Use the `table()` function in R to create a contingency table or frequency table from a vector. This function will count the occurrences of each unique value in the vector and present them in a tabular format.

``````
# Create a contingency table from vector
# Create vector
vec <- c("A", "B", "B", "C", "A", "A")

# Create a contingency table
table_data <- table(vec)
print("Create a contingency table:")
print(table_data)
``````

Yields below output.

## Create a Contingency Table From a R Data Frame

To create a contingency table from a data frame, pass the data frame into the `table()` function. This will return a contingency table where the values represent the frequency of the combinations of the given column values.

``````
# Create a contingency table from data frame
df <- data.frame(
gender = c("Male", "Male", "Female", "Female", "Male", "Female"),
product = c("A", "B", "A", "B", "A", "B")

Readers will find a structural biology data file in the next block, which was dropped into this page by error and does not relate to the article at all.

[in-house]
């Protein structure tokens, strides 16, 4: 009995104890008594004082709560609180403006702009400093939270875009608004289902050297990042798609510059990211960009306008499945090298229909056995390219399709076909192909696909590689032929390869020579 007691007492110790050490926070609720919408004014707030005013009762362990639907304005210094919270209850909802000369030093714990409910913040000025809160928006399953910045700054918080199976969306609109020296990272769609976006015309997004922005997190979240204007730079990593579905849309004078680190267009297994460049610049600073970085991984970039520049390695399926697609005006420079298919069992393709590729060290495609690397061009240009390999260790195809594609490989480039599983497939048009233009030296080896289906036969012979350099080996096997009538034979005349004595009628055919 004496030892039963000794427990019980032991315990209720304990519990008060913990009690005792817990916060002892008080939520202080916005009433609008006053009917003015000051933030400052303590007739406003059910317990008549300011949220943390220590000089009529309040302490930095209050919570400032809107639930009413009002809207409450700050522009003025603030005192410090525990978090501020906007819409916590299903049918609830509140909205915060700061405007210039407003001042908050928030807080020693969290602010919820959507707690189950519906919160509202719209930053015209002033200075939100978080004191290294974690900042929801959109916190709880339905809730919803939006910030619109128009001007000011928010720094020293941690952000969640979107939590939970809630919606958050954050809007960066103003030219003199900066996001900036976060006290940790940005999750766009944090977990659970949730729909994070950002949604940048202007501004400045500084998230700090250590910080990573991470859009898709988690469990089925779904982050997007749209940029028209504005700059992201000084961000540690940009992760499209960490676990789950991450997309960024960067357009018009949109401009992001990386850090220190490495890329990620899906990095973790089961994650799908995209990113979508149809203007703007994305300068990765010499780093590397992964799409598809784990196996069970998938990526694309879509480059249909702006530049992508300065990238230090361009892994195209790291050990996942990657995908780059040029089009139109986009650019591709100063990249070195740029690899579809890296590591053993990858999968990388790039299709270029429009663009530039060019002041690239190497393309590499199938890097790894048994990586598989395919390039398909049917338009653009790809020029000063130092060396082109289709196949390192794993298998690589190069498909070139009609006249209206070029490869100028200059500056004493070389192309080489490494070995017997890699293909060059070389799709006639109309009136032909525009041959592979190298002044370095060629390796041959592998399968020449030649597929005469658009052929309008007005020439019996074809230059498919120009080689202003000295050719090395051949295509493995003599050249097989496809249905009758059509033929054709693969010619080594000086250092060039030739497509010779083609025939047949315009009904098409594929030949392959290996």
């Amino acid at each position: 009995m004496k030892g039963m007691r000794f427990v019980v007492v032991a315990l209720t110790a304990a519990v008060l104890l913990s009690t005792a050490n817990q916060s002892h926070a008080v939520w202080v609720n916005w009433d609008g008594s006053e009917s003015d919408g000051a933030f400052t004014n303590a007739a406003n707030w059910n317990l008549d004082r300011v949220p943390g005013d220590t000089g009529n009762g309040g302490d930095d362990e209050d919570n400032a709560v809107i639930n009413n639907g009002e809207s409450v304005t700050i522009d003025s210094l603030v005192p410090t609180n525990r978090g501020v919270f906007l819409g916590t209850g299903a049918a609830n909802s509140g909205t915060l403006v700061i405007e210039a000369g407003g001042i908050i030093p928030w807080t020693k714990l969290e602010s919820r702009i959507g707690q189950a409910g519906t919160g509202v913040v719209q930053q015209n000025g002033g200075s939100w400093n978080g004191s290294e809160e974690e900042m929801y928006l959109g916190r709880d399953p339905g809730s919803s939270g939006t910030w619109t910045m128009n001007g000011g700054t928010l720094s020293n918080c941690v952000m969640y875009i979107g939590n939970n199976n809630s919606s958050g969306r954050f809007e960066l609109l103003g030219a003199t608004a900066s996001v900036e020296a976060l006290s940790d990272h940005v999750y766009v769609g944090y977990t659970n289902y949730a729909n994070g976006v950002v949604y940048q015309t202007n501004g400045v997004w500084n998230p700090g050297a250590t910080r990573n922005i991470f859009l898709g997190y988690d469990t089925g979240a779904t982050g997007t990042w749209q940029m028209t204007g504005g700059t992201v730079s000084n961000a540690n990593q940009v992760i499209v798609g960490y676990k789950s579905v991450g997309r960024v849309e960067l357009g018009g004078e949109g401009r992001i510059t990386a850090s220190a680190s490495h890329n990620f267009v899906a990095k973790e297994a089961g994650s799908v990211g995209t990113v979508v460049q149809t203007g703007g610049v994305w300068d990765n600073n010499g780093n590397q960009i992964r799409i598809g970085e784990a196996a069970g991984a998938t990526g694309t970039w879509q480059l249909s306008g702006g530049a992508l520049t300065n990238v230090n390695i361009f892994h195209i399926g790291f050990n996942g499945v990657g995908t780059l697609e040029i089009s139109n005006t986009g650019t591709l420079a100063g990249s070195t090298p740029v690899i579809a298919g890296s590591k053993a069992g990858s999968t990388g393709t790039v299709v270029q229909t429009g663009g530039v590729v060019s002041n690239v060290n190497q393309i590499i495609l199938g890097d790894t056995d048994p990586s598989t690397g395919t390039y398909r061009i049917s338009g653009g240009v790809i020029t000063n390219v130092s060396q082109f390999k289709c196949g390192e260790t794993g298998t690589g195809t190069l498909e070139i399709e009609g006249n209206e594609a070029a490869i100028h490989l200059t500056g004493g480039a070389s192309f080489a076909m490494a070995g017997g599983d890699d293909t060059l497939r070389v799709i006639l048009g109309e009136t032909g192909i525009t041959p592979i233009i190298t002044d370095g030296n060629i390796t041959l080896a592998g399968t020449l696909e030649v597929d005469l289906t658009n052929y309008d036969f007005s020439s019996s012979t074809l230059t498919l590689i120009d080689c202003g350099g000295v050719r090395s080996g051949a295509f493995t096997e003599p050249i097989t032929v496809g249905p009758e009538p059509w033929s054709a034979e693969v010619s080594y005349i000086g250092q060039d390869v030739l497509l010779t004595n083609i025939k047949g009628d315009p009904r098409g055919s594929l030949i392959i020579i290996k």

)
print("Given data frame:")
print(df)

# Create a contingency table
table_data <- table(df)
print("Create a contingency table:")
print(table_data)
``````

The above code creates a contingency table from the `df` data frame, showing the cross-tabulation of `gender` and `product`.

Yields below output.

## Contingency Table Columns

Alternatively, you can create the contingency table from data frame columns. To do that, you can pass one or more columns to the `table()` function to generate a contingency table that shows the frequency of combinations of the given column values.

``````
# Create a contingency table from columns
df <- data.frame(
gender = c("Male", "Male", "Female", "Female", "Male", "Female"),
product = c("A", "B", "A", "B", "A", "B")
)
print("Given data frame:")
print(df)

# Create a contingency table
table_data <- table(df\$gender, df\$product)
print("Create a contingency table:")
print(table_data)
``````

Yields below output.

## Contingency Table by Specific Column

Similarly, you can create a contingency table from specific columns of a data frame by passing those columns as arguments to the `table()` function. This generates a contingency table that highlights the relationship between the selected variables.

``````
# Create contingency table by specific column
df <- data.frame(
gender = c("Male", "Male", "Female", "Female", "Male", "Female"),